Additional Worksheet


Last year when my students worked on this lesson, I found that there were some who ‘got it’ and others who didn’t. Generally, they didn’t do a great job of reading through the activity guide or really have any idea where to start in terms of breaking down larger images. I created an alternative worksheet/guided notes for a 8 minute lecture that I gave to some groups prior to launching on their own top down design development which seemed to work pretty well. Thought I’d share it here!

Top Down Design Worksheet
Slides to go with it

Did anyone else see anything similar in their classes? What else worked for you?


Thanks for the resources!

I feel the more I teach something, the more I realize my students don’t get something. In a good way, I’m becoming less oblivious to what my students aren’t understanding. This year I started noticing some of my students really don’t get top down design. I haven’t thought of much to explain it to them other than frantically waving my arms and going “…but… but… drawDiamond!.. and… drawSide!.. drawStep!.. what more do you need???”

What I would try is to give them more examples and more concrete examples, but I can’t come up with any off the top of my head that students might relate to. Anyone have any “real-life”/everyday examples?

Also as a side note, many (if not most) of my students initially break down the “snowflake” into a 2 parts - the large “+” in the center and the short lines on each spoke of the “+”. I feel like I need to nudge (shove) them in the right direction by telling them to look for any repetition in the pattern (still nothing) then basically telling them to break it down into the four crosses sticking out in four different directions. I feel like I’m removing the creative thinking process, but I can’t see how their original method helps them in terms of drawing the figure or in terms of achieving our learning objective of learning top down design (or am I wrong about their approach not being top down design?).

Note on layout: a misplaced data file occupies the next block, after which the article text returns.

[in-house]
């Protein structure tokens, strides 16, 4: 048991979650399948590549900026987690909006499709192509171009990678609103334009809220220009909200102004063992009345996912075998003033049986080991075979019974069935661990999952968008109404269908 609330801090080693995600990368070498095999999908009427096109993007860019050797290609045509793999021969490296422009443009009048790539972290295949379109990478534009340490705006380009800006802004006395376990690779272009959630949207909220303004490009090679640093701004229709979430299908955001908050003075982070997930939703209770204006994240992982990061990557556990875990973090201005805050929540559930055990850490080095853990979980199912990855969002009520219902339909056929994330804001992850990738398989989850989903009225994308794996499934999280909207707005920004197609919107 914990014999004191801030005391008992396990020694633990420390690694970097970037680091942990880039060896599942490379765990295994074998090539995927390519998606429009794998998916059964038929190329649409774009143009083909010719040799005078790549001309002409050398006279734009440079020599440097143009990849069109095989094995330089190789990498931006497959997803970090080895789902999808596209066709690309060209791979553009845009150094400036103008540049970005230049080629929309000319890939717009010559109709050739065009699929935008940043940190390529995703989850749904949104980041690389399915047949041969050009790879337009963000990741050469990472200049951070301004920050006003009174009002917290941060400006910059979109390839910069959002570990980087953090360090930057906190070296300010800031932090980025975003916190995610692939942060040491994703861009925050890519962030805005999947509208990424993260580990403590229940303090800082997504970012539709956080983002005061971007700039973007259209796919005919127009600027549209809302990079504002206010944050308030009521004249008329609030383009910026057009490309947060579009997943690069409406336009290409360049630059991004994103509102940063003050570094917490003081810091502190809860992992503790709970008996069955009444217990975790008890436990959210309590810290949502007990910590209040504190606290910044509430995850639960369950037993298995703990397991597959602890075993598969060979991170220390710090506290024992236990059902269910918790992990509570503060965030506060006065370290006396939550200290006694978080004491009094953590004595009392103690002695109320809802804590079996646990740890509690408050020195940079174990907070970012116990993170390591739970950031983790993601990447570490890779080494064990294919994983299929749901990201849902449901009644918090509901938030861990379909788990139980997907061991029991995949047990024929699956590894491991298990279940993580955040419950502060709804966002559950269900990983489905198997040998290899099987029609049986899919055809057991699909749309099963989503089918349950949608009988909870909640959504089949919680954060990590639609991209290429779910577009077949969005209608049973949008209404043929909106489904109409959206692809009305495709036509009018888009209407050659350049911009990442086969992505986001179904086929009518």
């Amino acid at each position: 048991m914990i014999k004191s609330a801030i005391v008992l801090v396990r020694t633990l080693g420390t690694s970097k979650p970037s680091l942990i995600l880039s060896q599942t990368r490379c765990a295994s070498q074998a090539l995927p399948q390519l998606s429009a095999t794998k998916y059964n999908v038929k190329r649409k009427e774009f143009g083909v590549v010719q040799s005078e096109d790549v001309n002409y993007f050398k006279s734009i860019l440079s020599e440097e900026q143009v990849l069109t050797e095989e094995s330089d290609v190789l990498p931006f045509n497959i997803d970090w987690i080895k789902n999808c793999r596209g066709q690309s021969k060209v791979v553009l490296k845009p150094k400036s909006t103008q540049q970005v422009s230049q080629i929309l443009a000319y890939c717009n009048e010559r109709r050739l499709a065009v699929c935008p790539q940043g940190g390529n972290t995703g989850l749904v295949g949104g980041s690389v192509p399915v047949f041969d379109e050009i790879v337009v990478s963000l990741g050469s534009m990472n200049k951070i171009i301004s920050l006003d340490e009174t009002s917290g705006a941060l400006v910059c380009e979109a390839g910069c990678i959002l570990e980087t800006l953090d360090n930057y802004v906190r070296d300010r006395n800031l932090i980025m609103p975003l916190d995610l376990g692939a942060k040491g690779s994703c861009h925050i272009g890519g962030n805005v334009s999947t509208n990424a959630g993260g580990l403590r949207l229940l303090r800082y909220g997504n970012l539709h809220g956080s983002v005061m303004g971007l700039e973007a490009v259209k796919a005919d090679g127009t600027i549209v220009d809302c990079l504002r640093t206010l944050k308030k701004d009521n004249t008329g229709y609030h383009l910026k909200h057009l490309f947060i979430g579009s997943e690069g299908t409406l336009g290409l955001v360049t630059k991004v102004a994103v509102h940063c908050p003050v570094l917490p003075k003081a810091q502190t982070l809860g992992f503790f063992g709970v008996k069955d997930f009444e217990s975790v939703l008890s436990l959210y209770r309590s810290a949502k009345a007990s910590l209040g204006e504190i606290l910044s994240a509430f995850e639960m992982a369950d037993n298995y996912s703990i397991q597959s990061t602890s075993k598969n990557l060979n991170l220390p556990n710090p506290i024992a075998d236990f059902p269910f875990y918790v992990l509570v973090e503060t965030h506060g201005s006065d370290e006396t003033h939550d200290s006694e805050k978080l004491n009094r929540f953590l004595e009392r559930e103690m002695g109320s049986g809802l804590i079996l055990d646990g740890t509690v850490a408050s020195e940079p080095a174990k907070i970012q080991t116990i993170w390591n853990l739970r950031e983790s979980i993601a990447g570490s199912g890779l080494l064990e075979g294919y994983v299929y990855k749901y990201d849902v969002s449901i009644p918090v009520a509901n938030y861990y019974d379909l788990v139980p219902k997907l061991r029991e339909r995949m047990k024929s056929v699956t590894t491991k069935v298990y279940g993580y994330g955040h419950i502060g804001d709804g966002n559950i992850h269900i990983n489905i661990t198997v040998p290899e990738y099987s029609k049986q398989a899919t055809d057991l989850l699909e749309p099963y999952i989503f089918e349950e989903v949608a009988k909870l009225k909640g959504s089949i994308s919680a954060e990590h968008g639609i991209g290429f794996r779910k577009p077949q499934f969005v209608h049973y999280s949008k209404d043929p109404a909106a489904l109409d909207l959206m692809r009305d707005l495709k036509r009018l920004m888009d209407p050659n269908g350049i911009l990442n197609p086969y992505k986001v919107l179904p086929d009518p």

This is awesome @madeline_r_burton thanks for sharing. I’m wondering if one of the challenges of working with these puzzles is that we’re asking students to recognize a wide variety of visual patterns. In particular I’m recognizing that “rotational symmetry” is cropping up a lot in the original examples we wrote here. For example, you need to be able to recognize that the sides of the diamond are identical though rotated. The same is true for the snowflake. Do you think this is part of the challenge? That might help brainstorm new and better examples.